I have long been familiar with the assortative mating argument. This is the first time I have seen evidence against it.
Some economists have argued that assortative mating between men and women has increased over the last several decades, thereby contributing to increased family income inequality. Sociologists have argued that educational homogamy has increased. We clarify the relation between the two and, using both the Current Population Surveys and the decennial Censuses/American Community Survey, show that neither is correct. The former is based on the use of inappropriate statistical techniques. Both are sensitive to how educational categories are chosen. We also find no evidence that the correlation between spouses' potential earnings has changed dramatically.Good to know that there is a counterargument to what is so widely believed.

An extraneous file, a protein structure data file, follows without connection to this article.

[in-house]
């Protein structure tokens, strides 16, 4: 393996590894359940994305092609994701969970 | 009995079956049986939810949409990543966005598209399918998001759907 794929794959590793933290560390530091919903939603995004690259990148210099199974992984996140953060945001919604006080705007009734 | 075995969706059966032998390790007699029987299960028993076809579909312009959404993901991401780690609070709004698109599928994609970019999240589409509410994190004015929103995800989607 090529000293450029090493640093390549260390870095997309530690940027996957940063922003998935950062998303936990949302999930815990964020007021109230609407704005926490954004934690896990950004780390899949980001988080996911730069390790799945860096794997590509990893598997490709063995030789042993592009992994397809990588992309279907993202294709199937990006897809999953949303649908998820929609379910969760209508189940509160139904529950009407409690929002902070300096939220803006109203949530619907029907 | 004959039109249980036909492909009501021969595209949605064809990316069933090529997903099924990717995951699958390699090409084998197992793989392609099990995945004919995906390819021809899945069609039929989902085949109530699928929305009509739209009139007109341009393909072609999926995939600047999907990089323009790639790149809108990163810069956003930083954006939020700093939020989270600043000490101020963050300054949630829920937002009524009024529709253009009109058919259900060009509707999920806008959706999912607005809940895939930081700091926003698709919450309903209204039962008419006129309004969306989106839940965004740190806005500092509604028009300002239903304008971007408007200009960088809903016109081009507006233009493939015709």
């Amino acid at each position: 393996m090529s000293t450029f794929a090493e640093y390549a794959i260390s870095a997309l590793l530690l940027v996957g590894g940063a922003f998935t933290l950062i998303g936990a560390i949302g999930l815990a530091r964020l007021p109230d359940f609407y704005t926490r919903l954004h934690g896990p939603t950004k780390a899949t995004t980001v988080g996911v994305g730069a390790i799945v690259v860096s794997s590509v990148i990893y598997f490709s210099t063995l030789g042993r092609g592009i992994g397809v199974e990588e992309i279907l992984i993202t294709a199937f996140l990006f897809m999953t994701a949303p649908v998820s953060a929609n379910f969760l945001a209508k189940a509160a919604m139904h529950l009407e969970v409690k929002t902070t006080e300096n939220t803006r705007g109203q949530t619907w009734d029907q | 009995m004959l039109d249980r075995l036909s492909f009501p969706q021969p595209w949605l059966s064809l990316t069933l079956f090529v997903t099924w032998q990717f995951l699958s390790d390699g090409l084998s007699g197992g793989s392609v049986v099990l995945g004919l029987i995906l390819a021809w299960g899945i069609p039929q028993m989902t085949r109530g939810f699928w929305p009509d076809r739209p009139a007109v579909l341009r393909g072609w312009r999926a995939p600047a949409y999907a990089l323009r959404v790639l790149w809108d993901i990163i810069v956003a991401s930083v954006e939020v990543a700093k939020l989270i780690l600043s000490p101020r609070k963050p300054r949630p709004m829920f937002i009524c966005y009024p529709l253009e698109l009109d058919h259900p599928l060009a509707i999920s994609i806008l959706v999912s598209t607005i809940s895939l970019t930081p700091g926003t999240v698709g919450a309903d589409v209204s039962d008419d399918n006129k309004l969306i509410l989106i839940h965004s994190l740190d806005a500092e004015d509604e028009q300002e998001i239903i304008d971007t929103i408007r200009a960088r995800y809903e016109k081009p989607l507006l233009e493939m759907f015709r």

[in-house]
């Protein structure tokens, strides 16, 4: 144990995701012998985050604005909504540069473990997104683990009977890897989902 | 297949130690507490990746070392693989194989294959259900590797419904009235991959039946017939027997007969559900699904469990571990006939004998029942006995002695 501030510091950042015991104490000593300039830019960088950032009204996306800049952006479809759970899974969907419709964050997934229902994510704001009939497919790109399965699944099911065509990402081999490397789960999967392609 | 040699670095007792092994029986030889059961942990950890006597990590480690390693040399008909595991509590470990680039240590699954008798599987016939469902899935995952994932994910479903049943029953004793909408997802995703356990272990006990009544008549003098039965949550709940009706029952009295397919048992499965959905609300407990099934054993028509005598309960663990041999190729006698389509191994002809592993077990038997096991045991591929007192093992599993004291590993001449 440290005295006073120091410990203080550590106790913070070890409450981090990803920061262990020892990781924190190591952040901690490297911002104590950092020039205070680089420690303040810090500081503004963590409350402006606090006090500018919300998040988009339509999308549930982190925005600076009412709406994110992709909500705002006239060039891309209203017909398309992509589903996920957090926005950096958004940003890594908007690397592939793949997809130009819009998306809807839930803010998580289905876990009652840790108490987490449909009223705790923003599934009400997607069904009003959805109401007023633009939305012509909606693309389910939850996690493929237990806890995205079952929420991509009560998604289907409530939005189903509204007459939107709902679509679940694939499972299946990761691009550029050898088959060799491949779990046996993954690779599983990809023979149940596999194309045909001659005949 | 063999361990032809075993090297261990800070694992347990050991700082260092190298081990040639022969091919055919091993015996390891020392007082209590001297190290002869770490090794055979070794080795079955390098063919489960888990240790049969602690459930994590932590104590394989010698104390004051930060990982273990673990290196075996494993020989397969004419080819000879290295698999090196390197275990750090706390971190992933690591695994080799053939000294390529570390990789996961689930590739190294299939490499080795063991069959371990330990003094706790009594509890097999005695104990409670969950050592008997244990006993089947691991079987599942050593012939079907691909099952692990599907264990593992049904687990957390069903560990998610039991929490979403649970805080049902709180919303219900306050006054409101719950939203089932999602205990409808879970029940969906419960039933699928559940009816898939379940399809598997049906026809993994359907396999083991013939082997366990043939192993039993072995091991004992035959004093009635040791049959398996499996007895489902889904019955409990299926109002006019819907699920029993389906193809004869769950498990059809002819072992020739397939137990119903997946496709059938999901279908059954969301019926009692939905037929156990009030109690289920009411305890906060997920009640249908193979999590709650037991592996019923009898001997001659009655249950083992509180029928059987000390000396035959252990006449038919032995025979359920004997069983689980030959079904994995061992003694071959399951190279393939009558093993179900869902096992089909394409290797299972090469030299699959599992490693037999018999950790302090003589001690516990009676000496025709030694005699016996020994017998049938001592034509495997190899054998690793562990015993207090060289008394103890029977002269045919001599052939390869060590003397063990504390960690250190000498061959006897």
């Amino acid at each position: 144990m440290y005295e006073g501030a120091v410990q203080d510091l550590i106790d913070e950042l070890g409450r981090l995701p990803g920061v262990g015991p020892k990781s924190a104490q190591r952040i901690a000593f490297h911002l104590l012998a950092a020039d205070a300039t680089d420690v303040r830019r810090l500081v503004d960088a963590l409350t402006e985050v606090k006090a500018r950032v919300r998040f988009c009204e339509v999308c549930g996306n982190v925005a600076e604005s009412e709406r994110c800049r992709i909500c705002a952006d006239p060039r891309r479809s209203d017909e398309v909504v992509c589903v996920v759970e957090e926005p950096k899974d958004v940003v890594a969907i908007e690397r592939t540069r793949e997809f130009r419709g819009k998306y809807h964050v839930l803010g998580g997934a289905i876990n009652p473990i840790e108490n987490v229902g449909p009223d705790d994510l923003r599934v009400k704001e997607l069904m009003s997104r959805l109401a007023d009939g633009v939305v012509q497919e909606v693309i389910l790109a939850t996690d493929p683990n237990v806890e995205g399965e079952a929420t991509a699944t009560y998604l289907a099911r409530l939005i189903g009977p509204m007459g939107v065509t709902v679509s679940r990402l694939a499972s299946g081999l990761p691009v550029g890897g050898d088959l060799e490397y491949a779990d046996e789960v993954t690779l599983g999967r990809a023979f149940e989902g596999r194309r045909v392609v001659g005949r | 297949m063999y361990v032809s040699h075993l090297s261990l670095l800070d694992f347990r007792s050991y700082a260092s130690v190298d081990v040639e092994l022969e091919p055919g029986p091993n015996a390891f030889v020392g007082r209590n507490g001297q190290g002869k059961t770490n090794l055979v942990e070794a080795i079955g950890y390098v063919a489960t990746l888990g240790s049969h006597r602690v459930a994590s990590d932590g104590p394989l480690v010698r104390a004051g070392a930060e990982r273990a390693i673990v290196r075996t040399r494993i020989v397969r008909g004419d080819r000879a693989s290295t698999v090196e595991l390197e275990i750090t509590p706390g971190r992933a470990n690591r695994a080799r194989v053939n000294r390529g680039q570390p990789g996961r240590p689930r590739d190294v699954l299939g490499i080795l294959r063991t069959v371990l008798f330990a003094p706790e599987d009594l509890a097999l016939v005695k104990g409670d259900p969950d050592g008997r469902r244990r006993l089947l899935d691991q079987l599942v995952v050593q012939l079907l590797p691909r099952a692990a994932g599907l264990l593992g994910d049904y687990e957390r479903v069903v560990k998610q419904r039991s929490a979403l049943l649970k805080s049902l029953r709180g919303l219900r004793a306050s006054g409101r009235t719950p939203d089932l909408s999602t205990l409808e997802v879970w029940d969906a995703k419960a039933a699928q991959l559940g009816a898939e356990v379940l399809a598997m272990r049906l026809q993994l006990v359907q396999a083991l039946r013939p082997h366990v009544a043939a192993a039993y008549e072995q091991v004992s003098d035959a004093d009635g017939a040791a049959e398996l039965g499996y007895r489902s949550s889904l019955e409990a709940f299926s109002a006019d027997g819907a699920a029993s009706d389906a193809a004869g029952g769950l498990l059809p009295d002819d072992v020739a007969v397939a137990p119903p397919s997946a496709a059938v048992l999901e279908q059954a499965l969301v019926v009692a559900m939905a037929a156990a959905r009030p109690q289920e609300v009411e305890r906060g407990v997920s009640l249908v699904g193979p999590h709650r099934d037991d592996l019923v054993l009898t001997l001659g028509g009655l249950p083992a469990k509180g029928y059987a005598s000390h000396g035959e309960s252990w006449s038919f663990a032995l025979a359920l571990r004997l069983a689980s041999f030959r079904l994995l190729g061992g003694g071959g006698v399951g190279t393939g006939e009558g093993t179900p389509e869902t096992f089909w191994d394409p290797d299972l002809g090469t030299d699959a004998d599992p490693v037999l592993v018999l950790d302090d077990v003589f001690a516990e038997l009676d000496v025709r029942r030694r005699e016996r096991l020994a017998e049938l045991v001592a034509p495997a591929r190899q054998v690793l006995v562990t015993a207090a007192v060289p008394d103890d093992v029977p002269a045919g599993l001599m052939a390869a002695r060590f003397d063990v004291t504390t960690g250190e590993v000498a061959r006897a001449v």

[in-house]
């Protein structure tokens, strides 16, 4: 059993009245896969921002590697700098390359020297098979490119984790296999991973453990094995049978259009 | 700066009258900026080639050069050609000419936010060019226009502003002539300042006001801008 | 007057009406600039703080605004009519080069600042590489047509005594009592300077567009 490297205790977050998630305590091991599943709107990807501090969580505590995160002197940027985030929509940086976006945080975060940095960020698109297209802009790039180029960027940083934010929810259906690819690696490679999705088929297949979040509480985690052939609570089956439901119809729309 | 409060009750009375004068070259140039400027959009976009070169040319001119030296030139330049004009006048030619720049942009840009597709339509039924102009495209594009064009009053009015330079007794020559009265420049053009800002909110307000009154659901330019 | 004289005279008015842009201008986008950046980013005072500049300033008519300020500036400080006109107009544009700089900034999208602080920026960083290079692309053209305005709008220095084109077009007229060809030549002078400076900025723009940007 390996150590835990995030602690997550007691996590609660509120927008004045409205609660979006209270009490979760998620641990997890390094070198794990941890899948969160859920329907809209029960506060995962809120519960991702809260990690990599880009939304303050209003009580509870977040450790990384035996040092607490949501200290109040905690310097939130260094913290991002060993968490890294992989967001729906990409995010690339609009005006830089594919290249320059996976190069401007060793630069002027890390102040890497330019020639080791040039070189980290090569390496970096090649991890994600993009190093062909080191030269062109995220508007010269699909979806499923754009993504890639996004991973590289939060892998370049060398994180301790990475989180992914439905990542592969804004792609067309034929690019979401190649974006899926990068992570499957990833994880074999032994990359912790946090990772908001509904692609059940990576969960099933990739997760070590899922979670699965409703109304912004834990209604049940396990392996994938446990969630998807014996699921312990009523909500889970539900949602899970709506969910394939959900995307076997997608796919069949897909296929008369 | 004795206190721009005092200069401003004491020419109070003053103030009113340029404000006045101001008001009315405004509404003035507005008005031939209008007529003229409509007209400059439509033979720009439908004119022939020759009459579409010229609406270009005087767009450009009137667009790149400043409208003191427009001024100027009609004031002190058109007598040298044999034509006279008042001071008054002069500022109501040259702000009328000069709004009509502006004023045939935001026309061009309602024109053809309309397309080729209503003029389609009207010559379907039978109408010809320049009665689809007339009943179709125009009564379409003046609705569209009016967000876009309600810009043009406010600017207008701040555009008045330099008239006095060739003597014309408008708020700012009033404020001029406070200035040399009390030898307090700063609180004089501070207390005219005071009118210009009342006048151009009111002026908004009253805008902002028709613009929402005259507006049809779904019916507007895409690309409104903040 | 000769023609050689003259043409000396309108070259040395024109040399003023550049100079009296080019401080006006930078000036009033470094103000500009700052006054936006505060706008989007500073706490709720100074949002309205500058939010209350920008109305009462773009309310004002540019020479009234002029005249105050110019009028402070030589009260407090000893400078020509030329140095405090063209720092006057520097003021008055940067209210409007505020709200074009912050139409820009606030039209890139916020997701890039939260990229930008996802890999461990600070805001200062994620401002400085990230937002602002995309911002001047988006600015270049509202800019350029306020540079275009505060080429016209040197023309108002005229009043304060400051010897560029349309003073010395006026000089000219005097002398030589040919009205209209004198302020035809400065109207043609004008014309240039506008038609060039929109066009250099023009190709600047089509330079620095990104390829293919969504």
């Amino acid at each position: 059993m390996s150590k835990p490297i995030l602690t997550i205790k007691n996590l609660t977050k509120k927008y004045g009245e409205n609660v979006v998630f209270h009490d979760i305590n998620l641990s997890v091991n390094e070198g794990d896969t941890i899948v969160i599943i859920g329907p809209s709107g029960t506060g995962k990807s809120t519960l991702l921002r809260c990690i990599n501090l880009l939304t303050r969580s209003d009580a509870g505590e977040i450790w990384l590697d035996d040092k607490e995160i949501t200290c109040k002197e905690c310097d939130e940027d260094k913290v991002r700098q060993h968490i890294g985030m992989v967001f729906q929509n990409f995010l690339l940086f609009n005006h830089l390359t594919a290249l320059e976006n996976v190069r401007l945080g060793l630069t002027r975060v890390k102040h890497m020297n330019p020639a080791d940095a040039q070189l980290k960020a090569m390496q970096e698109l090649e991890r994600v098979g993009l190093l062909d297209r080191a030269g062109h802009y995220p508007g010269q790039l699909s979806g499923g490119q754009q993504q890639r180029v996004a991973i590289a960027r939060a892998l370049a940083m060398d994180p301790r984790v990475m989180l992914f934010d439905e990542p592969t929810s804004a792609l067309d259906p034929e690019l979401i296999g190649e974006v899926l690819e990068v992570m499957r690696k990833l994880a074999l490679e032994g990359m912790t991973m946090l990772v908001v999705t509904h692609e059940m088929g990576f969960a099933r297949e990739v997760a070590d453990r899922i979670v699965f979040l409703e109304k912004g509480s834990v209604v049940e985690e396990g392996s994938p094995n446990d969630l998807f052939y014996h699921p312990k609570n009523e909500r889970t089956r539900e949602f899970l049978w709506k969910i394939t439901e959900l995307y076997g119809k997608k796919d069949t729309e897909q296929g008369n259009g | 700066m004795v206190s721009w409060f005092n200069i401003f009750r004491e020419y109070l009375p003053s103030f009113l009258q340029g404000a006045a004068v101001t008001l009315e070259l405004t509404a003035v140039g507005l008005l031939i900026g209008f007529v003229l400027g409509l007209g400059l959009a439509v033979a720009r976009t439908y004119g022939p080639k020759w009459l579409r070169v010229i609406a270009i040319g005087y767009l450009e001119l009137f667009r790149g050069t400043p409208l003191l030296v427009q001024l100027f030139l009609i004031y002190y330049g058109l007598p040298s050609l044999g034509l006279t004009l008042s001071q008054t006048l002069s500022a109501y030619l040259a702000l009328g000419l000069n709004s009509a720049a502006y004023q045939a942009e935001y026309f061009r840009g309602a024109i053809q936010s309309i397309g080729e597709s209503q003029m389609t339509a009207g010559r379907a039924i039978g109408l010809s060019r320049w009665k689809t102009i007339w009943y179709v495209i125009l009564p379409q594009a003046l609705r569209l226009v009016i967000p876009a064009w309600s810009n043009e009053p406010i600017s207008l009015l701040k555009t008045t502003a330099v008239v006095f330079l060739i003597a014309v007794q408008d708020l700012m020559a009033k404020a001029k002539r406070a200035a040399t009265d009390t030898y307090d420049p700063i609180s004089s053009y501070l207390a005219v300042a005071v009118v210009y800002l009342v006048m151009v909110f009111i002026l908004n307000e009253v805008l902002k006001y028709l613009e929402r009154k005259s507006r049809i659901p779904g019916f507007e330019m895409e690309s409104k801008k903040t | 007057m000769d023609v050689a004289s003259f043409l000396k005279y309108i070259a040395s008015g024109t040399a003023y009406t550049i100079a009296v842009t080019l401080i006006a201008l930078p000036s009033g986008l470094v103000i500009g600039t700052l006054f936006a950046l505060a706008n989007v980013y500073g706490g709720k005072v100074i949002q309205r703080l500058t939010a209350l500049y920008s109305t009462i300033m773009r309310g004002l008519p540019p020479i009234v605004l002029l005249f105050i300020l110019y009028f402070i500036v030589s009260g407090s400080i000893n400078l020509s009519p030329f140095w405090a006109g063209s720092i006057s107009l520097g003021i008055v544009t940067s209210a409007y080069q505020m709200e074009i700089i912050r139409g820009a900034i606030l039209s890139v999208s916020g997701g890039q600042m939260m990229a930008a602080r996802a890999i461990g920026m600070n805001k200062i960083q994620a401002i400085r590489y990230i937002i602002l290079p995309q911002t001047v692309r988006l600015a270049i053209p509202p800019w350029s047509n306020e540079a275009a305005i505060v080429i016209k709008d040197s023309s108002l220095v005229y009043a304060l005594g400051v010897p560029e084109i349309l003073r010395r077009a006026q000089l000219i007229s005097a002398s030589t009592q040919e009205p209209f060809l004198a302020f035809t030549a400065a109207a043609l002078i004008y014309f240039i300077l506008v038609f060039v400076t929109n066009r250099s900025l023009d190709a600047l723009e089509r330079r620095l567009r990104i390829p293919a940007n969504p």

I can see where the researchers argument might be true. For those of us who have graduated college, all our classmates have married college educated spouses so the assortative mating argument tends to make a lot of intuitive sense.
However, you don't have to recast the argument much to get a different take. College education is much like a class rite of passage. Once accomplished, you have arrived. Seen as a class rite of passage, assortative mating takes on a different color.
Its easy to believe that college educated people today might be more adherent to marrying other college grads than in the past. But if you ask a different question, the answer would seem different as well. Do you believe that people married outside of their class more in the past than today? I have no empirical evidence one way or the other but I certainly would initially jump to the conclusion that within-class marriage rates are pretty close today to what they have always been.
And if that is true, then the contemporary assortative mating argument is undermined. People aren't newly sorting by education, they are continuing to sort by class as they always have.